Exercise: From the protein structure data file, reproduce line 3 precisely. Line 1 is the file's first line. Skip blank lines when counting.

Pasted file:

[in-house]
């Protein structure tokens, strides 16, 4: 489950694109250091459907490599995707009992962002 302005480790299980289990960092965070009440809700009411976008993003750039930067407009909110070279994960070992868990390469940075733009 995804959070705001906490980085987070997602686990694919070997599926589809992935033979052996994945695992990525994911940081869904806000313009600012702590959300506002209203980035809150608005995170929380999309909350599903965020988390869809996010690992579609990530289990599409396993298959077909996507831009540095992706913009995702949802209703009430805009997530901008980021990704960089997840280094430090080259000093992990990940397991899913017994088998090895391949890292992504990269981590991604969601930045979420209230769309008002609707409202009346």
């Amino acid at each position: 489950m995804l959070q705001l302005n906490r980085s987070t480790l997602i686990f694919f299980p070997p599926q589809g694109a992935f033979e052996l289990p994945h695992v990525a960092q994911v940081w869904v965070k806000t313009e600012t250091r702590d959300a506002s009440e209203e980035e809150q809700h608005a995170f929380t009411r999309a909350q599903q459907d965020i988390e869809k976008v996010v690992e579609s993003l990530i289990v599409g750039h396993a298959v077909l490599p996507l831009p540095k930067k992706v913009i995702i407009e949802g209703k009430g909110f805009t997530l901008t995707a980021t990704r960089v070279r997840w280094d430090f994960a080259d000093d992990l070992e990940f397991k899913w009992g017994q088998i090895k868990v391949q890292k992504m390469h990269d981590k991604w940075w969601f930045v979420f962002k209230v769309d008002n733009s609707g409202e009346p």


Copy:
């Amino acid at each position: 489950m995804l959070q705001l302005n906490r980085s987070t480790l997602i686990f694919f299980p070997p599926q589809g694109a992935f033979e052996l289990p994945h695992v990525a960092q994911v940081w869904v965070k806000t313009e600012t250091r702590d959300a506002s009440e209203e980035e809150q809700h608005a995170f929380t009411r999309a909350q599903q459907d965020i988390e869809k976008v996010v690992e579609s993003l990530i289990v599409g750039h396993a298959v077909l490599p996507l831009p540095k930067k992706v913009i995702i407009e949802g209703k009430g909110f805009t997530l901008t995707a980021t990704r960089v070279r997840w280094d430090f994960a080259d000093d992990l070992e990940f397991k899913w009992g017994q088998i090895k868990v391949q890292k992504m390469h990269d981590k991604w940075w969601f930045v979420f962002k209230v769309d008002n733009s609707g409202e009346p």